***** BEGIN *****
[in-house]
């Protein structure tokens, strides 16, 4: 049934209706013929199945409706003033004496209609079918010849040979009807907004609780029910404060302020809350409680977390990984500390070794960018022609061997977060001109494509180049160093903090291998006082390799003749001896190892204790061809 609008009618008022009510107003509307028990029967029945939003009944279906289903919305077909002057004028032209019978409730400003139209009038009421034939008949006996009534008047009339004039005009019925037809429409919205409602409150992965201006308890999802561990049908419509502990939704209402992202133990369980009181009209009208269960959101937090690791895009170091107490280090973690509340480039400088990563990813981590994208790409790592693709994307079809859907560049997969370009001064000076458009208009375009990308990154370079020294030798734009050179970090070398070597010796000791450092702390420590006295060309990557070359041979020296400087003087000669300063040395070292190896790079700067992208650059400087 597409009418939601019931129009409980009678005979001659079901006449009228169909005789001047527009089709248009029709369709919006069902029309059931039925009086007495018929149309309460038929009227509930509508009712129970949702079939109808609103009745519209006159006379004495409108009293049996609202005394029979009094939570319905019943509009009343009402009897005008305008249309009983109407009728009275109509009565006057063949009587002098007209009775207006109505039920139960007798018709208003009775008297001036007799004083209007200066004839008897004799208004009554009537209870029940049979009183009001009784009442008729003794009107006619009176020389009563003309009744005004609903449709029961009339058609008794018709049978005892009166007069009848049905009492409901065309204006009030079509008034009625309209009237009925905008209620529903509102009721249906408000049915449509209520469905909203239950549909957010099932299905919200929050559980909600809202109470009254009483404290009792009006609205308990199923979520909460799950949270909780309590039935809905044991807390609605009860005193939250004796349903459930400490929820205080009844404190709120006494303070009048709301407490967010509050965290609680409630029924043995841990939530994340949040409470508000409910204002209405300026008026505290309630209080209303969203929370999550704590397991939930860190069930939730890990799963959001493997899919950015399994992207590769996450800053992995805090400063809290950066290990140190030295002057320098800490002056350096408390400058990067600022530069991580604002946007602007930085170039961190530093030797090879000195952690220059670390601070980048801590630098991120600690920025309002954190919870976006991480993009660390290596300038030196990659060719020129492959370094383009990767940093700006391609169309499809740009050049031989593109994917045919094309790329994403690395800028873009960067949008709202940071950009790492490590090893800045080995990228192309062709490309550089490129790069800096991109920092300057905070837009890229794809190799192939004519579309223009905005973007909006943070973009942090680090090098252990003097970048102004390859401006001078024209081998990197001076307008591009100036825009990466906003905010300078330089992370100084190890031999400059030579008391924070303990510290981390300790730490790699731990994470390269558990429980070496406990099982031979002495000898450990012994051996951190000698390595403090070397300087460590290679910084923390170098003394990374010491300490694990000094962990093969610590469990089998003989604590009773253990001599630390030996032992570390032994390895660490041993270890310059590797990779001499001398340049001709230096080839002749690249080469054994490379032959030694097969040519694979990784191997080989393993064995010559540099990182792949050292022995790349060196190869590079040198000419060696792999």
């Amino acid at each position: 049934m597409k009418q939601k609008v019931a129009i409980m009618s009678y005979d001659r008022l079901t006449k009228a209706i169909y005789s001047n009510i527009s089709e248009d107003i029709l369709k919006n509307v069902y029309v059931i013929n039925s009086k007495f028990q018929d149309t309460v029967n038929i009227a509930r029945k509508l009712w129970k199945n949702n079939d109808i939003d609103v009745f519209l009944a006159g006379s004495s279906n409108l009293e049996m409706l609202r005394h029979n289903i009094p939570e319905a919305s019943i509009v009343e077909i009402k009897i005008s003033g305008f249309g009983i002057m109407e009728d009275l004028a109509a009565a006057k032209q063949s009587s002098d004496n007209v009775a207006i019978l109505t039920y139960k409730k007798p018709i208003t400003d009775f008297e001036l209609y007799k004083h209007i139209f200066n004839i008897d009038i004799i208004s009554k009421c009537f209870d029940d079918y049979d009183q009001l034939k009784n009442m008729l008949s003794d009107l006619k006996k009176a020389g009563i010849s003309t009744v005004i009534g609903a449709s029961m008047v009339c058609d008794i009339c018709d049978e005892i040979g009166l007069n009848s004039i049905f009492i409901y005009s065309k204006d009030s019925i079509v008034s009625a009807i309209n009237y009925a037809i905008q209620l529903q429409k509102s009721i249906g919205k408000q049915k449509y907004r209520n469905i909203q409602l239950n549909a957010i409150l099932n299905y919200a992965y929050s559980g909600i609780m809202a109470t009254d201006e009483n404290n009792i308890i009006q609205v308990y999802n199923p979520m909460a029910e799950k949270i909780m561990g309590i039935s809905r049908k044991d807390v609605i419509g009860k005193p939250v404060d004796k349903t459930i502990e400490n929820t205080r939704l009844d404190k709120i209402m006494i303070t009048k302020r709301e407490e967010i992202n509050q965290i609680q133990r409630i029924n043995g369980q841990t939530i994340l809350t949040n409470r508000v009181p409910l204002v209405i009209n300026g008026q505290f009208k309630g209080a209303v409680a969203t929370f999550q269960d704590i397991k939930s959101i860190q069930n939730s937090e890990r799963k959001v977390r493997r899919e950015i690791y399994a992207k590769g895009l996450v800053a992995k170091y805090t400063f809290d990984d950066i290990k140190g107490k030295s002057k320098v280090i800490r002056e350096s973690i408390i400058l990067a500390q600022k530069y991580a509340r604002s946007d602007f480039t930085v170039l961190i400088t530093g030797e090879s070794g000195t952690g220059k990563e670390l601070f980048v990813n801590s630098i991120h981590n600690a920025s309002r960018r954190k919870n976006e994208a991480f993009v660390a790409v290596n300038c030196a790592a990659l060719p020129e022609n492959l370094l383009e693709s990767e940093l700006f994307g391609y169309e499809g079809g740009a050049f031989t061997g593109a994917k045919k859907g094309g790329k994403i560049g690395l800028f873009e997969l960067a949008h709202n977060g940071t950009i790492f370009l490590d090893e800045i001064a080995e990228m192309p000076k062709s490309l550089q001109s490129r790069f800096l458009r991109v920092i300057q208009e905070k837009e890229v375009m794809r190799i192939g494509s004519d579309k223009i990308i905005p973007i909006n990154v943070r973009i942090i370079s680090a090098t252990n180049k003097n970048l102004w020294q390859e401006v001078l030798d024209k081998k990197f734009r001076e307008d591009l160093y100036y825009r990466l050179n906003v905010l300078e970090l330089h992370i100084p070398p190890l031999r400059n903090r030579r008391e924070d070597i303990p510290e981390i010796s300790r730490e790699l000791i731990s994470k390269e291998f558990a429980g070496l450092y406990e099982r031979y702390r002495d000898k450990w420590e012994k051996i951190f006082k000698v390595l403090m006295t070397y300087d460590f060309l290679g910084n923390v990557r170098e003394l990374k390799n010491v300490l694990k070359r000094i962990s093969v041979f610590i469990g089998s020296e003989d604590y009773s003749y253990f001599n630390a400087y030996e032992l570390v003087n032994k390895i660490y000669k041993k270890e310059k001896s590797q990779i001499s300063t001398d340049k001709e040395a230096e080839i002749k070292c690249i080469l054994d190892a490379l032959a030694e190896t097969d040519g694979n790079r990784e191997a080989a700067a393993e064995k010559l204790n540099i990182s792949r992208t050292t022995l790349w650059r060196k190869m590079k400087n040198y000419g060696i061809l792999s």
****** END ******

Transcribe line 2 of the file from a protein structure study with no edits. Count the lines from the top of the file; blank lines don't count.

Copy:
């Protein structure tokens, strides 16, 4: 049934209706013929199945409706003033004496209609079918010849040979009807907004609780029910404060302020809350409680977390990984500390070794960018022609061997977060001109494509180049160093903090291998006082390799003749001896190892204790061809 609008009618008022009510107003509307028990029967029945939003009944279906289903919305077909002057004028032209019978409730400003139209009038009421034939008949006996009534008047009339004039005009019925037809429409919205409602409150992965201006308890999802561990049908419509502990939704209402992202133990369980009181009209009208269960959101937090690791895009170091107490280090973690509340480039400088990563990813981590994208790409790592693709994307079809859907560049997969370009001064000076458009208009375009990308990154370079020294030798734009050179970090070398070597010796000791450092702390420590006295060309990557070359041979020296400087003087000669300063040395070292190896790079700067992208650059400087 597409009418939601019931129009409980009678005979001659079901006449009228169909005789001047527009089709248009029709369709919006069902029309059931039925009086007495018929149309309460038929009227509930509508009712129970949702079939109808609103009745519209006159006379004495409108009293049996609202005394029979009094939570319905019943509009009343009402009897005008305008249309009983109407009728009275109509009565006057063949009587002098007209009775207006109505039920139960007798018709208003009775008297001036007799004083209007200066004839008897004799208004009554009537209870029940049979009183009001009784009442008729003794009107006619009176020389009563003309009744005004609903449709029961009339058609008794018709049978005892009166007069009848049905009492409901065309204006009030079509008034009625309209009237009925905008209620529903509102009721249906408000049915449509209520469905909203239950549909957010099932299905919200929050559980909600809202109470009254009483404290009792009006609205308990199923979520909460799950949270909780309590039935809905044991807390609605009860005193939250004796349903459930400490929820205080009844404190709120006494303070009048709301407490967010509050965290609680409630029924043995841990939530994340949040409470508000409910204002209405300026008026505290309630209080209303969203929370999550704590397991939930860190069930939730890990799963959001493997899919950015399994992207590769996450800053992995805090400063809290950066290990140190030295002057320098800490002056350096408390400058990067600022530069991580604002946007602007930085170039961190530093030797090879000195952690220059670390601070980048801590630098991120600690920025309002954190919870976006991480993009660390290596300038030196990659060719020129492959370094383009990767940093700006391609169309499809740009050049031989593109994917045919094309790329994403690395800028873009960067949008709202940071950009790492490590090893800045080995990228192309062709490309550089490129790069800096991109920092300057905070837009890229794809190799192939004519579309223009905005973007909006943070973009942090680090090098252990003097970048102004390859401006001078024209081998990197001076307008591009100036825009990466906003905010300078330089992370100084190890031999400059030579008391924070303990510290981390300790730490790699731990994470390269558990429980070496406990099982031979002495000898450990012994051996951190000698390595403090070397300087460590290679910084923390170098003394990374010491300490694990000094962990093969610590469990089998003989604590009773253990001599630390030996032992570390032994390895660490041993270890310059590797990779001499001398340049001709230096080839002749690249080469054994490379032959030694097969040519694979990784191997080989393993064995010559540099990182792949050292022995790349060196190869590079040198000419060696792999």